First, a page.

Jenice Armstrong | Rosie & Elisabeth

HOW MUCH IS too much to expect from a friend?

I found myself discussing this tricky aspect of friendship with several people after last week's on-air faceoff between Rosie O'Donnell and Elisabeth Hasselbeck on "The View."

It all started when O'Donnell's feelings got hurt over Hasselback's failure to defend some inflammatory remarks O'Donnell made likening U.S. servicemen to terrorists. One thing led to another and before long, there were hard feelings on both sides.

Even though the demise of the O'Donnell-Hasselbeck so-called friendship played itself out in front of a national TV audience, this kind of thing happens all the time. One friend has certain expectations that another fails to live up to. Who's right? Who's wrong? And afterwards, is such a relationship salvageable?

In my opinion, O'Donnell's expectations were more than a little off base, especially considering how often the two clashed on air.

"I think there is some truth to the idea that the bully is the most sensitive," said Melissa Kirsch, author of "The Girl's Guide to Absolutely Everything" (Workman Publishing, $15.95). "When it comes to our female friends, it's usually the ones who put up the steeliest fronts who are the most sensitive in the long run."

The remark that set things in motion was O'Donnell's earlier assertion that, "655,000 Iraqi civilians have died. Who are the terrorists?" Critics immediately circled, accused O'Donnell of labeling American service people as being terrorists.

And, for some bizarre reason, O'Donnell turned on Hasselbeck, calling her non-action "cowardly." Even though she tried to hold her own, as usual, Hasselbeck was no match for the brash, fast-talking O'Donnell.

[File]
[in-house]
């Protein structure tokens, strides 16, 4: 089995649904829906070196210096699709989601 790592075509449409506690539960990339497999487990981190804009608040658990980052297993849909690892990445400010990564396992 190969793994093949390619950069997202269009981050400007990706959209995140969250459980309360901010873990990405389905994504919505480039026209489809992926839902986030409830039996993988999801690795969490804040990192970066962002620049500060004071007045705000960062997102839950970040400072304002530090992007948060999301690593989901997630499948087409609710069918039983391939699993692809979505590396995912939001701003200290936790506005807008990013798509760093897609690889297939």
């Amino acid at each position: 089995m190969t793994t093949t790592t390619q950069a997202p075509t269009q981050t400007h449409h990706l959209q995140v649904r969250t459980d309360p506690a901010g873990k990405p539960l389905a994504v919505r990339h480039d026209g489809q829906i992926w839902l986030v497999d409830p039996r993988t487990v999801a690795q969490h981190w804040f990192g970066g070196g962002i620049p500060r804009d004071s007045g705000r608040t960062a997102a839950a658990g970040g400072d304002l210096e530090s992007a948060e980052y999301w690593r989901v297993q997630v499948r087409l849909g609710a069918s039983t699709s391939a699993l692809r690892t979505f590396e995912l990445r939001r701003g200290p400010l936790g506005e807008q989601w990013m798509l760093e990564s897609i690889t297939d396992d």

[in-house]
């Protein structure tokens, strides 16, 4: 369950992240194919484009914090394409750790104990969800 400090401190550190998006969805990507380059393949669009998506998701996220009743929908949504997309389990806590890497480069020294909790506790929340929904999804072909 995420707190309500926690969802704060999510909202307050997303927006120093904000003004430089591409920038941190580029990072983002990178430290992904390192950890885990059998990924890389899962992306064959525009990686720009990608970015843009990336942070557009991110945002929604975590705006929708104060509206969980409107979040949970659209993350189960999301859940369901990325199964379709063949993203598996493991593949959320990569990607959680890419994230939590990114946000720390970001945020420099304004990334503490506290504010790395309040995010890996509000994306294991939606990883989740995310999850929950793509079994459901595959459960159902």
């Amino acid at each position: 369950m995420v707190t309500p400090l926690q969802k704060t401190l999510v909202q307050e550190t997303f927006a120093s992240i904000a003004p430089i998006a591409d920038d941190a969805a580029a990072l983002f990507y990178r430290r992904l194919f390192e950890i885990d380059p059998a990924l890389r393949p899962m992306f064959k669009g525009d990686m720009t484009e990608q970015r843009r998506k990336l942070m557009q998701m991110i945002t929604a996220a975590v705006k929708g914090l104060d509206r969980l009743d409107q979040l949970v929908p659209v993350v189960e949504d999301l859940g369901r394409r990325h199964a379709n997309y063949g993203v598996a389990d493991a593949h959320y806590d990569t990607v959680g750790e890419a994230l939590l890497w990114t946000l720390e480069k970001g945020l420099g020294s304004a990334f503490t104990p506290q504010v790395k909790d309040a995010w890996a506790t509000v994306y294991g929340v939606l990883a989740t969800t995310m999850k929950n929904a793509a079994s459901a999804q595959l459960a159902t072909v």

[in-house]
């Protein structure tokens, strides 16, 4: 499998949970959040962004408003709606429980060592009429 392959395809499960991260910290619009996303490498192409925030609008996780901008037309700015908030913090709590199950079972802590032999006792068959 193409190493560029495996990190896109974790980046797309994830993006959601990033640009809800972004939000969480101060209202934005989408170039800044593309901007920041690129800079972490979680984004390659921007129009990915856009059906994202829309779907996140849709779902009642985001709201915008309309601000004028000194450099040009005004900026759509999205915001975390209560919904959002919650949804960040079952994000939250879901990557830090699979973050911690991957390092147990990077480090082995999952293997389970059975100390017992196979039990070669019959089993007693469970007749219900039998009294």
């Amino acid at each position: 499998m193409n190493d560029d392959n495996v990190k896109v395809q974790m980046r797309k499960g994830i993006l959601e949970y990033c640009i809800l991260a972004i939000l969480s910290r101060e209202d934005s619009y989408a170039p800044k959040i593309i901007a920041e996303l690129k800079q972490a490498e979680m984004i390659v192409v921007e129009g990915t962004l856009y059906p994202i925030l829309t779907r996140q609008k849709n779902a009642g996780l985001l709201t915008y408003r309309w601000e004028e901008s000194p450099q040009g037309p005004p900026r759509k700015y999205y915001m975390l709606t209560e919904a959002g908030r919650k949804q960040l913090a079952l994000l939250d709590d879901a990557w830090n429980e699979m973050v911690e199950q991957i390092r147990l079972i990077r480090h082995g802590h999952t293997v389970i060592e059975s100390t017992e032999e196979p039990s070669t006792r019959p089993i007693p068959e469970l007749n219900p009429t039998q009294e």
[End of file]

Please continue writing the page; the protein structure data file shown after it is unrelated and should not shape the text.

By the time the dustup was over, the so-called friendship was, too.

O'Donnell now says she's filmed her last episode of the show and will leave earlier than her planned mid-June departure because she doesn't want to fight with Hasselbeck any more. In a statement, O'Donnell claimed to "love" her along with all the other co-hosts.

Oh, gag me. For starters, who knew these two were even friends? And even if they were friendly socially, the way I see it, O'Donnell violated one of the first rules in the girlfriend handbook: Just because you work with someone and maybe hang out occasionally, that doesn't make her your true, lifelong friend - nor should you expect someone you barely know to stand up for you on national TV.

"I kind of sat there and looked at them and thought, 'What did you expect her to do?' " agreed Denise Clay, a communications professional based in Philly.

"I'm, like, I didn't know you all were friends. You work together. You're probably friendly. But I couldn't see the two of you going clubbing. I couldn't see Elisabeth Hassebeck on one of Rosie's lesbian vacations. It was weird."

Golena Mosovich, who graduated from Temple two years ago, agreed. "Why would [Hasselback] defend her? She's obviously the complete opposite side of the spectrum. Why would she defend her and ruin her credibility as this nice Republican girl?"

The lesson in all of this is: You have to temper your expectations when it comes to friendships.

"Rosie had an expectation that her friend should defend her when controversy arises.

"Elisabeth didn't share that expectation and so she didn't leap to Rosie's defense," B.J. Gallagher, author of "Friends Are Everything" (Conari, $15.95).

"This kind of thing happens all the time between women. One woman has expecations about the role of 'friend' but never checks to see if her friend shares that same idea about what it means to be a friend. So when her friend fails to behave as she thinks she should, feelings are hurt, and the friendship often ends," Gallagher added.

"Rosie was in error in assuming that her friend would defend her, without ever having a conversation about what the two friends expect from each other," she continued.

"Rosie needs to learn to fight her own battles, like a big girl, and not expect Elisabeth, Barbara, or anyone else to go to bat for her. If Rosie can't deal with the consequences of her own statements, she should keep her mouth shut." *

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